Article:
Ohio City is one of the oldest neighborhoods in Cleveland, Ohio. It is located immediately west of the Cuyahoga River. The City of Ohio became an independent municipality on March 3, 1836, splitting from Brooklyn Township. The city grew from a population of 2,400 people in the early 1830s to over 4,000 in 1850. The municipality was annexed by Cleveland on June 5, 1854.
The modern focal point of Ohio City is the historic West Side Market, built in 1912. The European-styled market, located at the intersection of Lorain Avenue and West 25th Street, draws an estimated one million visitors annually. Located north of the West Side Market is one of the largest contiguous urban farms in America. The Ohio City Fresh Food Collaborative includes a farm, retail farm stand, and community kitchen on a 6-acre city parcel.
The neighborhood contains the largest concentration of breweries in Cleveland. Most famously, the award-winning Great Lakes Brewing Company is located on W. 28th Street. Its brewpub on Market Avenue (adjacent to the West Side Market) occupies a building that formerly housed the Market Tavern, a pub frequented by Eliot Ness. Three additional breweries have opened in the 2010s, which include Market Garden Brewery and Distillery, Nano Brew Cleveland, and the Slovenian-owned Lasko Brewery at the Hansa Haus.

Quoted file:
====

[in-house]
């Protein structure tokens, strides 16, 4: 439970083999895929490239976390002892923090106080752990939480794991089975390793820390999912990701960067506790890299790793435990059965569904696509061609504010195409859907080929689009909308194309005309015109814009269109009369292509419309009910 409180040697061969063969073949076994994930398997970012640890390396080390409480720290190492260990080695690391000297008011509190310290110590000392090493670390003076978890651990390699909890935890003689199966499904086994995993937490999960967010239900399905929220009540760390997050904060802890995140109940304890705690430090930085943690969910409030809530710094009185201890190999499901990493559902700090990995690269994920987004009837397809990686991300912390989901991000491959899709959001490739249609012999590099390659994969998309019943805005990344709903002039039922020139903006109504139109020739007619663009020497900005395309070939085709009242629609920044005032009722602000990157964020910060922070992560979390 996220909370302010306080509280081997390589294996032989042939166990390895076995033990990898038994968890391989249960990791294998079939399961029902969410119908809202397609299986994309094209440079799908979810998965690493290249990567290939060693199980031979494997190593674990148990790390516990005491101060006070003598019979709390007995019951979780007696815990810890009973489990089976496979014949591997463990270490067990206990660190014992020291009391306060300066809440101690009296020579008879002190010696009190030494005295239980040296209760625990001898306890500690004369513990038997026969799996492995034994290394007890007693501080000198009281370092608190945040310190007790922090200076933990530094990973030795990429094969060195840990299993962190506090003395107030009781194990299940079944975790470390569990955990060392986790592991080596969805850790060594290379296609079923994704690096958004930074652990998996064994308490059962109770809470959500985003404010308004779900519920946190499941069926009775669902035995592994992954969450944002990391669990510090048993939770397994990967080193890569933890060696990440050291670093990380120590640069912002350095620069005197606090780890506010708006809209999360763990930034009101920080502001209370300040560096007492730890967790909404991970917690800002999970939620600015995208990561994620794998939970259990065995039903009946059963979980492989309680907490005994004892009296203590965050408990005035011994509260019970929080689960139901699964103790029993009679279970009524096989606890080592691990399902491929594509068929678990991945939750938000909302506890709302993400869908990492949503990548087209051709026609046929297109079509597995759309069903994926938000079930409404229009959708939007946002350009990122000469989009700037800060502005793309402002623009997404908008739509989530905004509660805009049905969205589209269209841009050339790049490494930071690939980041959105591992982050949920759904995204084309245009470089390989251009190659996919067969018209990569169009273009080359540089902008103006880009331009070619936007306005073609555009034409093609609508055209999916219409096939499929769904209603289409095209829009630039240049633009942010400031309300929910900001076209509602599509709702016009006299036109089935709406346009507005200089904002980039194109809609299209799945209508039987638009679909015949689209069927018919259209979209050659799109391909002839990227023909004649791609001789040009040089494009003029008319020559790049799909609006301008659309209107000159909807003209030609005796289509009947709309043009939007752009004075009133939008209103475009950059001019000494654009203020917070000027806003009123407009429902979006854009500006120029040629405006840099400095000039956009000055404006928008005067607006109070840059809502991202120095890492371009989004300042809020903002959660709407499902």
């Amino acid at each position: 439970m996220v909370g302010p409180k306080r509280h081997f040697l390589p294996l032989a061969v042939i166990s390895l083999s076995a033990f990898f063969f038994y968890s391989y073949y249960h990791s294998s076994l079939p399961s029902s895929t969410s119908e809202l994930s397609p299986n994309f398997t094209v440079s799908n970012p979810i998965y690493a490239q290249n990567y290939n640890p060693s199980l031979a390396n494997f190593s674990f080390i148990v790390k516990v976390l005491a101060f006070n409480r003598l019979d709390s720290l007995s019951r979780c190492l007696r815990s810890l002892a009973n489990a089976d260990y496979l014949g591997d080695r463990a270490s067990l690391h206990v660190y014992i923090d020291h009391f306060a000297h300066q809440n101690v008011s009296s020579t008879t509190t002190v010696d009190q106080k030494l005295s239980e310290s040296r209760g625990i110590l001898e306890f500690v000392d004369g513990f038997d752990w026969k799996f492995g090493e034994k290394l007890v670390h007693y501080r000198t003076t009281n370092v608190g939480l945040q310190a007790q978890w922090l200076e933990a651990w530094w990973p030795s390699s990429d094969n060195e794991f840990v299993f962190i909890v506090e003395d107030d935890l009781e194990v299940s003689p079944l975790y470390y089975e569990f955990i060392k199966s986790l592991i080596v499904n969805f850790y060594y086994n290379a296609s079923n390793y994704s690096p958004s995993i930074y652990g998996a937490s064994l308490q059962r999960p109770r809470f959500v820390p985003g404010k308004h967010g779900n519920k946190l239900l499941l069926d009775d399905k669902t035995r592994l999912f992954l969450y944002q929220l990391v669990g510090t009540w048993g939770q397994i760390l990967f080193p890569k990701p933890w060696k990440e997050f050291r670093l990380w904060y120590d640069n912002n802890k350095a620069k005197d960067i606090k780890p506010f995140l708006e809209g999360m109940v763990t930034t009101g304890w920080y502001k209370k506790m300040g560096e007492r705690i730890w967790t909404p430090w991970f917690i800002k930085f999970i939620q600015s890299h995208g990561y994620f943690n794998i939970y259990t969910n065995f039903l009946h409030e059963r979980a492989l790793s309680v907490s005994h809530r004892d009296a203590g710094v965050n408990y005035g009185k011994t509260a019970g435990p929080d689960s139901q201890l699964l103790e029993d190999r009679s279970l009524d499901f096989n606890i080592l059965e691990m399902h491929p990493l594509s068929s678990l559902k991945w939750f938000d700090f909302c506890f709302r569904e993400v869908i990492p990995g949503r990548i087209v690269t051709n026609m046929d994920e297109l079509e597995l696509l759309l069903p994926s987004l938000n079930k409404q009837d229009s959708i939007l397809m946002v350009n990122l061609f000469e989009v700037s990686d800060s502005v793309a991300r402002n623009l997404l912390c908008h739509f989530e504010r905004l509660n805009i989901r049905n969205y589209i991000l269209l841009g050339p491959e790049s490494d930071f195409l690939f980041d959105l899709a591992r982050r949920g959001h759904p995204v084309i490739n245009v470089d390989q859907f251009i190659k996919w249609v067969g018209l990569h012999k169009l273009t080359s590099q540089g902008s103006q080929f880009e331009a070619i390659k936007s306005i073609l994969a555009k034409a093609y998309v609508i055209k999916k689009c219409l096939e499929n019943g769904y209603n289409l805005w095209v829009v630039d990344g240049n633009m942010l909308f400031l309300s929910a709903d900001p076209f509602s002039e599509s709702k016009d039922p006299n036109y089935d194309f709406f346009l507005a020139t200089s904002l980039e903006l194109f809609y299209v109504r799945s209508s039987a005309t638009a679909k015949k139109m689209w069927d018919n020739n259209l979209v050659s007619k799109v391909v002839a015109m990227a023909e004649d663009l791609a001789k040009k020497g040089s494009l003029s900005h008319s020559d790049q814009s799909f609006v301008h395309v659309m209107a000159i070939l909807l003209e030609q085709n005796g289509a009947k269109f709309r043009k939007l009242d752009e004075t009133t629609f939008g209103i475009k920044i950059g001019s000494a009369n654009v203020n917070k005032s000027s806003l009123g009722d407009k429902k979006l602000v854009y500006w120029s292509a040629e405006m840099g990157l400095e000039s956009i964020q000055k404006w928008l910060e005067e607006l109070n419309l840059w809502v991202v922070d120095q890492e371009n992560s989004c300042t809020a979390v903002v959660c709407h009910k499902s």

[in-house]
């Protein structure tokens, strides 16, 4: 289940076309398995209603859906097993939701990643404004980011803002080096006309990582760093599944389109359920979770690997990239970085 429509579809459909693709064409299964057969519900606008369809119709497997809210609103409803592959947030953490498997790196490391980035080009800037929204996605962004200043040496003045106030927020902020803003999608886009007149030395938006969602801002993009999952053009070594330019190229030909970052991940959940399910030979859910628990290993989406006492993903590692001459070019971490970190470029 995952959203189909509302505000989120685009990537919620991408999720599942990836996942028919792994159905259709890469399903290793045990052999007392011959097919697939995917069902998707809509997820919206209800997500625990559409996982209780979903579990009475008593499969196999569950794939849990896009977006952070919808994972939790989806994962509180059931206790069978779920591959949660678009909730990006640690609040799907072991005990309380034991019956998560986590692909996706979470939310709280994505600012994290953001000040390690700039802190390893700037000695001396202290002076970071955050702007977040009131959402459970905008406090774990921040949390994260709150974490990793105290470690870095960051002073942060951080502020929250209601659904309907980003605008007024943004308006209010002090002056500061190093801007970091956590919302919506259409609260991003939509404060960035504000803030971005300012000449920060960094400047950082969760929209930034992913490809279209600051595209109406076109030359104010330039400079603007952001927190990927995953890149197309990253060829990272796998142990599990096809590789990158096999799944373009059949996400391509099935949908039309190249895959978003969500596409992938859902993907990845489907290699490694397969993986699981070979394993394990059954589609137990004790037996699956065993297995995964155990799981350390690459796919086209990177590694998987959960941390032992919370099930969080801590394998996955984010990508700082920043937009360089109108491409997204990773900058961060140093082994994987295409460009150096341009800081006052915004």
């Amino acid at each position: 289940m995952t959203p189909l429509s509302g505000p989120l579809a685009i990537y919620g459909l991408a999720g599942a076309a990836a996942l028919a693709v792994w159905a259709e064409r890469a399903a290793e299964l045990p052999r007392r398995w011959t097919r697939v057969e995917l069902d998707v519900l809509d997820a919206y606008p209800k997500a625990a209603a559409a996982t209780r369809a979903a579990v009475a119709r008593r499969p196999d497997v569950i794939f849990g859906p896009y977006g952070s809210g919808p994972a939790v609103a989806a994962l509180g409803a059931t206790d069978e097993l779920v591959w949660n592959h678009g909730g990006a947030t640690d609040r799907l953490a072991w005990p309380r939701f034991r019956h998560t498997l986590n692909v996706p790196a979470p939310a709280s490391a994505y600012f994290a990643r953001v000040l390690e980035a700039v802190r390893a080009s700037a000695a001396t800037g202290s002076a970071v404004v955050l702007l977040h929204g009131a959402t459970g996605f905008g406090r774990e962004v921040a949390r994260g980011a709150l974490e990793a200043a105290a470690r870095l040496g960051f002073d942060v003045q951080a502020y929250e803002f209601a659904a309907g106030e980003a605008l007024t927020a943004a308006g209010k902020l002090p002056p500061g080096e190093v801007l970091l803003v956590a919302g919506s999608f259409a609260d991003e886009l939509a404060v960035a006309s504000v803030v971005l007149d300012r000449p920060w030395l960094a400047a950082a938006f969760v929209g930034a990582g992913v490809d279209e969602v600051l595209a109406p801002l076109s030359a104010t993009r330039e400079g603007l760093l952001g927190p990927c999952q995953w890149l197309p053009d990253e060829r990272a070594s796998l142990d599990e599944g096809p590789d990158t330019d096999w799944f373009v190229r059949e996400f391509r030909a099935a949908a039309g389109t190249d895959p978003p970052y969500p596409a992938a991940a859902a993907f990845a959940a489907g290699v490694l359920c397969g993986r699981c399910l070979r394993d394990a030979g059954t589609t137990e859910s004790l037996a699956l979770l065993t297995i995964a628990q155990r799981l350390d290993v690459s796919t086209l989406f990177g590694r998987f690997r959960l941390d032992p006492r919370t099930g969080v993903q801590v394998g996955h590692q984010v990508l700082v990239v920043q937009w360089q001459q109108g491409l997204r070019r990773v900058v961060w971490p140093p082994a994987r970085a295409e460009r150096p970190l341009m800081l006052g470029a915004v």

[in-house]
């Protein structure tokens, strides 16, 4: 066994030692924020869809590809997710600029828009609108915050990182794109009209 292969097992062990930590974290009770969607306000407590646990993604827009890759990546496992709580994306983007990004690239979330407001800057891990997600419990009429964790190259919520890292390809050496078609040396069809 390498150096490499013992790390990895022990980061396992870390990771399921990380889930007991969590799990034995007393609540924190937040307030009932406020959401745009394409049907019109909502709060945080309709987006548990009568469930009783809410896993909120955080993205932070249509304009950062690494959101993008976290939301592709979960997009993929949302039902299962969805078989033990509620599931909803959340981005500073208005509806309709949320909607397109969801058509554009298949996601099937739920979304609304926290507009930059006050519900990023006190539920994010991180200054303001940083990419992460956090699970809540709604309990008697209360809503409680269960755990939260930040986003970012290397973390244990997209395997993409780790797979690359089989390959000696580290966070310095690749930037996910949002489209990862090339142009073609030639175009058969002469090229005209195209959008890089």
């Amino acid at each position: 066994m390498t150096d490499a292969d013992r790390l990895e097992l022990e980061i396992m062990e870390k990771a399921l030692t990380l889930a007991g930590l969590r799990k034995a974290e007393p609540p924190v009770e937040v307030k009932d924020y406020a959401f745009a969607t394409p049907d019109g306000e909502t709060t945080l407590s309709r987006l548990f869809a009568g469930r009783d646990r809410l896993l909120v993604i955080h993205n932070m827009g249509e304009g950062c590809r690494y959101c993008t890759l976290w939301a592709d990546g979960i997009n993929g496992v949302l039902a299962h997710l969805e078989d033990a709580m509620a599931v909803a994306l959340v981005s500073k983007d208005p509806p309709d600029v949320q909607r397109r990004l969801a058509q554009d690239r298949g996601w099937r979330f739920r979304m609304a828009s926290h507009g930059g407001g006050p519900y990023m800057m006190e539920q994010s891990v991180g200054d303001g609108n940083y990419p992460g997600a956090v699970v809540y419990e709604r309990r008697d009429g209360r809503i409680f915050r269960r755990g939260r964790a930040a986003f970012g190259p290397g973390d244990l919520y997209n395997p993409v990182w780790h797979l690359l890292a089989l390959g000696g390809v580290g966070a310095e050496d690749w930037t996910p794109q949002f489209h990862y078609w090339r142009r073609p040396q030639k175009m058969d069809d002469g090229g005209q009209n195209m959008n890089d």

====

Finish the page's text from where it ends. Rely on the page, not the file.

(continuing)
Founded in 1886, Saint Ignatius High School is located near the west side market. It is a Jesuit college prep school. Some members of the community[who?] have bristled at the expansion of the school and have resisted the sales of surrounding property.
The Cleveland Hostel is first and only hostel in the city of Cleveland. Opened in 2012, the Cleveland Hostel is located on W.25th Street and Chatham Avenue strategically nearby to the W.25th Street Red Line rapid station that connects from Cleveland Hopkins Airport and Downtown Cleveland.
St. John's Episcopal Church, located at Church and W. 28th Street, is the oldest consecrated building in Cuyahoga County and is the mother church of the current Episcopal cathedral located in downtown Cleveland. The church was one of the final stops on the Underground Railroad in Northeastern Ohio, and the remains of an entrance to a tunnel leading to the banks of the nearby Cuyahoga River can still be seen in the basement. Several nearby streets retain church-related names, such as Vestry. An Episcopal parish continues to worship in the space, although membership has dramatically declined with the demographic changes in the neighborhood.